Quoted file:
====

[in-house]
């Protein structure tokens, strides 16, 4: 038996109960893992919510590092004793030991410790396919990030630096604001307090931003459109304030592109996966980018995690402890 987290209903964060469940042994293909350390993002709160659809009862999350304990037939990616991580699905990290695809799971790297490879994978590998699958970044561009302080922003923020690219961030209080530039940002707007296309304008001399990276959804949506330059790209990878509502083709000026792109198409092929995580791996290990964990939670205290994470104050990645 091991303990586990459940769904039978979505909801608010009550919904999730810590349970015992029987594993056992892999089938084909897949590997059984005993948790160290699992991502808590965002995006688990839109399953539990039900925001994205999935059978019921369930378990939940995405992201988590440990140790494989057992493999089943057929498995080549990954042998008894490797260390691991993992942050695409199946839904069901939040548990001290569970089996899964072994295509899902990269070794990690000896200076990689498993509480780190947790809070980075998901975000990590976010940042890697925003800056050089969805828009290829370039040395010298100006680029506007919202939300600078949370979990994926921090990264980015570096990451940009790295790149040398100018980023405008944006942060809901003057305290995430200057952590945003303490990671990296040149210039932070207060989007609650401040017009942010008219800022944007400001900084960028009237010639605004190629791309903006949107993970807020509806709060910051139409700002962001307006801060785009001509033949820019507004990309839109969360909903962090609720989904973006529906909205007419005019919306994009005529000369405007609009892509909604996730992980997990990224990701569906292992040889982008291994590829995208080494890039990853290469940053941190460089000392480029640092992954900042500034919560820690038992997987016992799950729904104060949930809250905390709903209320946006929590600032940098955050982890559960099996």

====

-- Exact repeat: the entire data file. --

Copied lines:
[in-house]
């Protein structure tokens, strides 16, 4: 038996109960893992919510590092004793030991410790396919990030630096604001307090931003459109304030592109996966980018995690402890 987290209903964060469940042994293909350390993002709160659809009862999350304990037939990616991580699905990290695809799971790297490879994978590998699958970044561009302080922003923020690219961030209080530039940002707007296309304008001399990276959804949506330059790209990878509502083709000026792109198409092929995580791996290990964990939670205290994470104050990645 091991303990586990459940769904039978979505909801608010009550919904999730810590349970015992029987594993056992892999089938084909897949590997059984005993948790160290699992991502808590965002995006688990839109399953539990039900925001994205999935059978019921369930378990939940995405992201988590440990140790494989057992493999089943057929498995080549990954042998008894490797260390691991993992942050695409199946839904069901939040548990001290569970089996899964072994295509899902990269070794990690000896200076990689498993509480780190947790809070980075998901975000990590976010940042890697925003800056050089969805828009290829370039040395010298100006680029506007919202939300600078949370979990994926921090990264980015570096990451940009790295790149040398100018980023405008944006942060809901003057305290995430200057952590945003303490990671990296040149210039932070207060989007609650401040017009942010008219800022944007400001900084960028009237010639605004190629791309903006949107993970807020509806709060910051139409700002962001307006801060785009001509033949820019507004990309839109969360909903962090609720989904973006529906909205007419005019919306994009005529000369405007609009892509909604996730992980997990990224990701569906292992040889982008291994590829995208080494890039990853290469940053941190460089000392480029640092992954900042500034919560820690038992997987016992799950729904104060949930809250905390709903209320946006929590600032940098955050982890559960099996």